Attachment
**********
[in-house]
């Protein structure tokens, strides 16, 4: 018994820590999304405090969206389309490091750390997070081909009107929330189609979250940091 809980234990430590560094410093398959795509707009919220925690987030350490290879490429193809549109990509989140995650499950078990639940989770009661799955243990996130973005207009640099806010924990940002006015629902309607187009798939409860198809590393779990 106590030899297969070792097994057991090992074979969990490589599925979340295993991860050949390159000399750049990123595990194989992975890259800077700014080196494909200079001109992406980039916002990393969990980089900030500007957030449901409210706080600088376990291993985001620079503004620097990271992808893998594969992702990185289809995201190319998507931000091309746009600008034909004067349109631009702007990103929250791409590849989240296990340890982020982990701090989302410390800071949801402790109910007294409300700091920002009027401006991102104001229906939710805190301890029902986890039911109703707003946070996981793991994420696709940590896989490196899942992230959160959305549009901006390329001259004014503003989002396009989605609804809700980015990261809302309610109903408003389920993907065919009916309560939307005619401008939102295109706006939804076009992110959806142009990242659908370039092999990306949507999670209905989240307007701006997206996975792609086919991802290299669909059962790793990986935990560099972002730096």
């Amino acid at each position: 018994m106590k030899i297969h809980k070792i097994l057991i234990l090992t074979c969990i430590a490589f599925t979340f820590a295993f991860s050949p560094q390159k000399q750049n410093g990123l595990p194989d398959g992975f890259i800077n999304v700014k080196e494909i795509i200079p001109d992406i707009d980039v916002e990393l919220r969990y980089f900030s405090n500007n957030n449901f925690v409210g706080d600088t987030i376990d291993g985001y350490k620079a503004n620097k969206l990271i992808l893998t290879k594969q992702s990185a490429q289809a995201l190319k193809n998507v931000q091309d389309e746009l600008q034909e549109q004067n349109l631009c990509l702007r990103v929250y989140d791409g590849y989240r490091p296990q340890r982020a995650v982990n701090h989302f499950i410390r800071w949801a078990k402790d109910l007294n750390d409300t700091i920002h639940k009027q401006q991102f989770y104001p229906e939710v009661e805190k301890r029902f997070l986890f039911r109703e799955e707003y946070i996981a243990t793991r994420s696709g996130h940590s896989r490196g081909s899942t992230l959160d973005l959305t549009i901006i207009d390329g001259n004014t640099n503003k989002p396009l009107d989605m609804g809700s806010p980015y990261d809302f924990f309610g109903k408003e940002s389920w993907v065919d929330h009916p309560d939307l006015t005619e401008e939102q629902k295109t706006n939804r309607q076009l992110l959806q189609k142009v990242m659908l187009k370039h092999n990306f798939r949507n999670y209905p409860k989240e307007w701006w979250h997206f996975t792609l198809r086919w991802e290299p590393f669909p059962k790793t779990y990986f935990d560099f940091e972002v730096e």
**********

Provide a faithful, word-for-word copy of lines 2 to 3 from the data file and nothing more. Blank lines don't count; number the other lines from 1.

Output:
């Protein structure tokens, strides 16, 4: 018994820590999304405090969206389309490091750390997070081909009107929330189609979250940091 809980234990430590560094410093398959795509707009919220925690987030350490290879490429193809549109990509989140995650499950078990639940989770009661799955243990996130973005207009640099806010924990940002006015629902309607187009798939409860198809590393779990 106590030899297969070792097994057991090992074979969990490589599925979340295993991860050949390159000399750049990123595990194989992975890259800077700014080196494909200079001109992406980039916002990393969990980089900030500007957030449901409210706080600088376990291993985001620079503004620097990271992808893998594969992702990185289809995201190319998507931000091309746009600008034909004067349109631009702007990103929250791409590849989240296990340890982020982990701090989302410390800071949801402790109910007294409300700091920002009027401006991102104001229906939710805190301890029902986890039911109703707003946070996981793991994420696709940590896989490196899942992230959160959305549009901006390329001259004014503003989002396009989605609804809700980015990261809302309610109903408003389920993907065919009916309560939307005619401008939102295109706006939804076009992110959806142009990242659908370039092999990306949507999670209905989240307007701006997206996975792609086919991802290299669909059962790793990986935990560099972002730096």
């Amino acid at each position: 018994m106590k030899i297969h809980k070792i097994l057991i234990l090992t074979c969990i430590a490589f599925t979340f820590a295993f991860s050949p560094q390159k000399q750049n410093g990123l595990p194989d398959g992975f890259i800077n999304v700014k080196e494909i795509i200079p001109d992406i707009d980039v916002e990393l919220r969990y980089f900030s405090n500007n957030n449901f925690v409210g706080d600088t987030i376990d291993g985001y350490k620079a503004n620097k969206l990271i992808l893998t290879k594969q992702s990185a490429q289809a995201l190319k193809n998507v931000q091309d389309e746009l600008q034909e549109q004067n349109l631009c990509l702007r990103v929250y989140d791409g590849y989240r490091p296990q340890r982020a995650v982990n701090h989302f499950i410390r800071w949801a078990k402790d109910l007294n750390d409300t700091i920002h639940k009027q401006q991102f989770y104001p229906e939710v009661e805190k301890r029902f997070l986890f039911r109703e799955e707003y946070i996981a243990t793991r994420s696709g996130h940590s896989r490196g081909s899942t992230l959160d973005l959305t549009i901006i207009d390329g001259n004014t640099n503003k989002p396009l009107d989605m609804g809700s806010p980015y990261d809302f924990f309610g109903k408003e940002s389920w993907v065919d929330h009916p309560d939307l006015t005619e401008e939102q629902k295109t706006n939804r309607q076009l992110l959806q189609k142009v990242m659908l187009k370039h092999n990306f798939r949507n999670y209905p409860k989240e307007w701006w979250h997206f996975t792609l198809r086919w991802e290299p590393f669909p059962k790793t779990y990986f935990d560099f940091e972002v730096e």